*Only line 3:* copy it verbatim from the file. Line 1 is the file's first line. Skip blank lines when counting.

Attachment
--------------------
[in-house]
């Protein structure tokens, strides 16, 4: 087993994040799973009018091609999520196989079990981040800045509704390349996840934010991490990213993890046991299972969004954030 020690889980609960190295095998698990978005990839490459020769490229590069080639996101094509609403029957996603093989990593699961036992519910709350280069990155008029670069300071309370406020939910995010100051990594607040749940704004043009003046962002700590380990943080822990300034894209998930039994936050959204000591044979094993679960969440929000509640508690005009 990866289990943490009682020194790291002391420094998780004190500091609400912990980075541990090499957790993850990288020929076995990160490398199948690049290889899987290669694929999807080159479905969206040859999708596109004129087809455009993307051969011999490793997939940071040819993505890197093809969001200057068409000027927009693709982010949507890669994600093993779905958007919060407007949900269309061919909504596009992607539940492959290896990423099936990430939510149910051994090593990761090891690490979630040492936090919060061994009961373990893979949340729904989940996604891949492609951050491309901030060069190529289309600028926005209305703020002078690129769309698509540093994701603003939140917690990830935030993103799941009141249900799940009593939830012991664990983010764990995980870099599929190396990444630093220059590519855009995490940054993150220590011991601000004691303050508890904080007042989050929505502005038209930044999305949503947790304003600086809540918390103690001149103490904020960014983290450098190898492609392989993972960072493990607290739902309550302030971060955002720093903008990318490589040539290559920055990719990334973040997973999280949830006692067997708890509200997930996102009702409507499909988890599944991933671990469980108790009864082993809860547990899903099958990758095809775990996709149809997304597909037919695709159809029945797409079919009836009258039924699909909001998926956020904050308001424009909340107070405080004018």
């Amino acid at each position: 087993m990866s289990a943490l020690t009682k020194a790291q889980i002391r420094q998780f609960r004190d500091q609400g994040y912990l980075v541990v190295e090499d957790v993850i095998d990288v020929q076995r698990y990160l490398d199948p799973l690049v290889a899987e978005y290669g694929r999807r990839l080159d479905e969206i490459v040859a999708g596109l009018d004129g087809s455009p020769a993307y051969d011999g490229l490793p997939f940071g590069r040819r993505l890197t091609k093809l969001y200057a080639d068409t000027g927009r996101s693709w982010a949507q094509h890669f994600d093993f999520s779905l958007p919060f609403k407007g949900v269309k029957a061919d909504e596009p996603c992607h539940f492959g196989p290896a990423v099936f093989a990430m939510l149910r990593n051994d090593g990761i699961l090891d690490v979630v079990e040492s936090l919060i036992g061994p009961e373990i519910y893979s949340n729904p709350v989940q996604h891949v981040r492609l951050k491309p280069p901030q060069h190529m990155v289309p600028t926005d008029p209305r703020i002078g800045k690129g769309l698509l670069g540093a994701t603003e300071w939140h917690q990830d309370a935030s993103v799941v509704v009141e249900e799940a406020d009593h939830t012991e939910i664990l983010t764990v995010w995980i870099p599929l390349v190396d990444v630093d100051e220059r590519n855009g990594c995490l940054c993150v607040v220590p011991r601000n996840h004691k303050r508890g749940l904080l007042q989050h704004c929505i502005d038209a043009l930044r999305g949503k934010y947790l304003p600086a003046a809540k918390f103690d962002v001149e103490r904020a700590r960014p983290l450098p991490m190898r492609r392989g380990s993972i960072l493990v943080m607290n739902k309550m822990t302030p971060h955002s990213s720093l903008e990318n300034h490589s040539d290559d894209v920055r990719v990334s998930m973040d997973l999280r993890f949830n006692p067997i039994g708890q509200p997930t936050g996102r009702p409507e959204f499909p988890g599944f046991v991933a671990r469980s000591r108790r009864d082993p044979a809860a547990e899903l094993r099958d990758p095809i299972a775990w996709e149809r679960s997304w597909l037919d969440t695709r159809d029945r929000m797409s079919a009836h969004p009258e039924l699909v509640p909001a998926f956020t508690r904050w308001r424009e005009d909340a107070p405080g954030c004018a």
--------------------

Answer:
């Amino acid at each position: 087993m990866s289990a943490l020690t009682k020194a790291q889980i002391r420094q998780f609960r004190d500091q609400g994040y912990l980075v541990v190295e090499d957790v993850i095998d990288v020929q076995r698990y990160l490398d199948p799973l690049v290889a899987e978005y290669g694929r999807r990839l080159d479905e969206i490459v040859a999708g596109l009018d004129g087809s455009p020769a993307y051969d011999g490229l490793p997939f940071g590069r040819r993505l890197t091609k093809l969001y200057a080639d068409t000027g927009r996101s693709w982010a949507q094509h890669f994600d093993f999520s779905l958007p919060f609403k407007g949900v269309k029957a061919d909504e596009p996603c992607h539940f492959g196989p290896a990423v099936f093989a990430m939510l149910r990593n051994d090593g990761i699961l090891d690490v979630v079990e040492s936090l919060i036992g061994p009961e373990i519910y893979s949340n729904p709350v989940q996604h891949v981040r492609l951050k491309p280069p901030q060069h190529m990155v289309p600028t926005d008029p209305r703020i002078g800045k690129g769309l698509l670069g540093a994701t603003e300071w939140h917690q990830d309370a935030s993103v799941v509704v009141e249900e799940a406020d009593h939830t012991e939910i664990l983010t764990v995010w995980i870099p599929l390349v190396d990444v630093d100051e220059r590519n855009g990594c995490l940054c993150v607040v220590p011991r601000n996840h004691k303050r508890g749940l904080l007042q989050h704004c929505i502005d038209a043009l930044r999305g949503k934010y947790l304003p600086a003046a809540k918390f103690d962002v001149e103490r904020a700590r960014p983290l450098p991490m190898r492609r392989g380990s993972i960072l493990v943080m607290n739902k309550m822990t302030p971060h955002s990213s720093l903008e990318n300034h490589s040539d290559d894209v920055r990719v990334s998930m973040d997973l999280r993890f949830n006692p067997i039994g708890q509200p997930t936050g996102r009702p409507e959204f499909p988890g599944f046991v991933a671990r469980s000591r108790r009864d082993p044979a809860a547990e899903l094993r099958d990758p095809i299972a775990w996709e149809r679960s997304w597909l037919d969440t695709r159809d029945r929000m797409s079919a009836h969004p009258e039924l699909v509640p909001a998926f956020t508690r904050w308001r424009e005009d909340a107070p405080g954030c004018a």